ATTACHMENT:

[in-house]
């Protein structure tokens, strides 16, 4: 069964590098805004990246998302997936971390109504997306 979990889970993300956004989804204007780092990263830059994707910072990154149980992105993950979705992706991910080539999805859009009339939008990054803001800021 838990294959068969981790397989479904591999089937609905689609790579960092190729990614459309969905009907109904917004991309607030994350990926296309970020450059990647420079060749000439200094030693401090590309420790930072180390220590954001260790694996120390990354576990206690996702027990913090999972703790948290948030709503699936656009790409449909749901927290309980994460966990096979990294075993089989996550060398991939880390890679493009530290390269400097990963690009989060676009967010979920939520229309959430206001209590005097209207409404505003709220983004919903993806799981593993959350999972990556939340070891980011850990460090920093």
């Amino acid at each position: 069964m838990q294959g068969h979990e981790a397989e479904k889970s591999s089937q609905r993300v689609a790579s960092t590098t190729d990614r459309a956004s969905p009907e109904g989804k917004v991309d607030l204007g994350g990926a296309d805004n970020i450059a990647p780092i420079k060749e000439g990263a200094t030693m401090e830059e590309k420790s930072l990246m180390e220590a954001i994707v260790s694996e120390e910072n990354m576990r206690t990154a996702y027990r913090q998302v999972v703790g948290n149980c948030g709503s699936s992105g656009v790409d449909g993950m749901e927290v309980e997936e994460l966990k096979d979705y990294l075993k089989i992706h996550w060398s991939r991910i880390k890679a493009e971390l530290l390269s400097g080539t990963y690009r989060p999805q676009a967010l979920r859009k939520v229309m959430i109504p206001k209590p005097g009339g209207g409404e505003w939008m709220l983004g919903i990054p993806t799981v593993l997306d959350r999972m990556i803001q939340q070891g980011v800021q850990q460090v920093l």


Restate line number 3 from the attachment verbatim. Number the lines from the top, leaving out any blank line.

């Amino acid at each position: 069964m838990q294959g068969h979990e981790a397989e479904k889970s591999s089937q609905r993300v689609a790579s960092t590098t190729d990614r459309a956004s969905p009907e109904g989804k917004v991309d607030l204007g994350g990926a296309d805004n970020i450059a990647p780092i420079k060749e000439g990263a200094t030693m401090e830059e590309k420790s930072l990246m180390e220590a954001i994707v260790s694996e120390e910072n990354m576990r206690t990154a996702y027990r913090q998302v999972v703790g948290n149980c948030g709503s699936s992105g656009v790409d449909g993950m749901e927290v309980e997936e994460l966990k096979d979705y990294l075993k089989i992706h996550w060398s991939r991910i880390k890679a493009e971390l530290l390269s400097g080539t990963y690009r989060p999805q676009a967010l979920r859009k939520v229309m959430i109504p206001k209590p005097g009339g209207g409404e505003w939008m709220l983004g919903i990054p993806t799981v593993l997306d959350r999972m990556i803001q939340q070891g980011v800021q850990q460090v920093l």